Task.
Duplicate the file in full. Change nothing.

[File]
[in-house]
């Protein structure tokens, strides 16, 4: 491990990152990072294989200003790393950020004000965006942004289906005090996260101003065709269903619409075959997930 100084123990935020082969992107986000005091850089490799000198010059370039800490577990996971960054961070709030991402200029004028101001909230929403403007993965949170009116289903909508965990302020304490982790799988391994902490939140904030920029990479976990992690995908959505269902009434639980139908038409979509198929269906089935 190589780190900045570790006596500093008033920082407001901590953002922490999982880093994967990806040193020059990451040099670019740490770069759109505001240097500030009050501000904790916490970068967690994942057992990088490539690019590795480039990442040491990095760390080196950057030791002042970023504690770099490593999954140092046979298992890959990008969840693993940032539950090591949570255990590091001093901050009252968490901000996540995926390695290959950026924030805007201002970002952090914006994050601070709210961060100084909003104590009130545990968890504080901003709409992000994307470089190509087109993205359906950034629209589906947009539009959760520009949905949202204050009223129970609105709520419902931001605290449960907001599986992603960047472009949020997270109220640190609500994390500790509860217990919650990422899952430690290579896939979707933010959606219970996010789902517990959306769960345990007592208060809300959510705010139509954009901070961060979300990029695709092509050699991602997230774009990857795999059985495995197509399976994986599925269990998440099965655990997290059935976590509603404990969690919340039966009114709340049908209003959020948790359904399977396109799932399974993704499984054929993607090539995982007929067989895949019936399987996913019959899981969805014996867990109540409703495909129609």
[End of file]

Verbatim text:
[in-house]
């Protein structure tokens, strides 16, 4: 491990990152990072294989200003790393950020004000965006942004289906005090996260101003065709269903619409075959997930 100084123990935020082969992107986000005091850089490799000198010059370039800490577990996971960054961070709030991402200029004028101001909230929403403007993965949170009116289903909508965990302020304490982790799988391994902490939140904030920029990479976990992690995908959505269902009434639980139908038409979509198929269906089935 190589780190900045570790006596500093008033920082407001901590953002922490999982880093994967990806040193020059990451040099670019740490770069759109505001240097500030009050501000904790916490970068967690994942057992990088490539690019590795480039990442040491990095760390080196950057030791002042970023504690770099490593999954140092046979298992890959990008969840693993940032539950090591949570255990590091001093901050009252968490901000996540995926390695290959950026924030805007201002970002952090914006994050601070709210961060100084909003104590009130545990968890504080901003709409992000994307470089190509087109993205359906950034629209589906947009539009959760520009949905949202204050009223129970609105709520419902931001605290449960907001599986992603960047472009949020997270109220640190609500994390500790509860217990919650990422899952430690290579896939979707933010959606219970996010789902517990959306769960345990007592208060809300959510705010139509954009901070961060979300990029695709092509050699991602997230774009990857795999059985495995197509399976994986599925269990998440099965655990997290059935976590509603404990969690919340039966009114709340049908209003959020948790359904399977396109799932399974993704499984054929993607090539995982007929067989895949019936399987996913019959899981969805014996867990109540409703495909129609």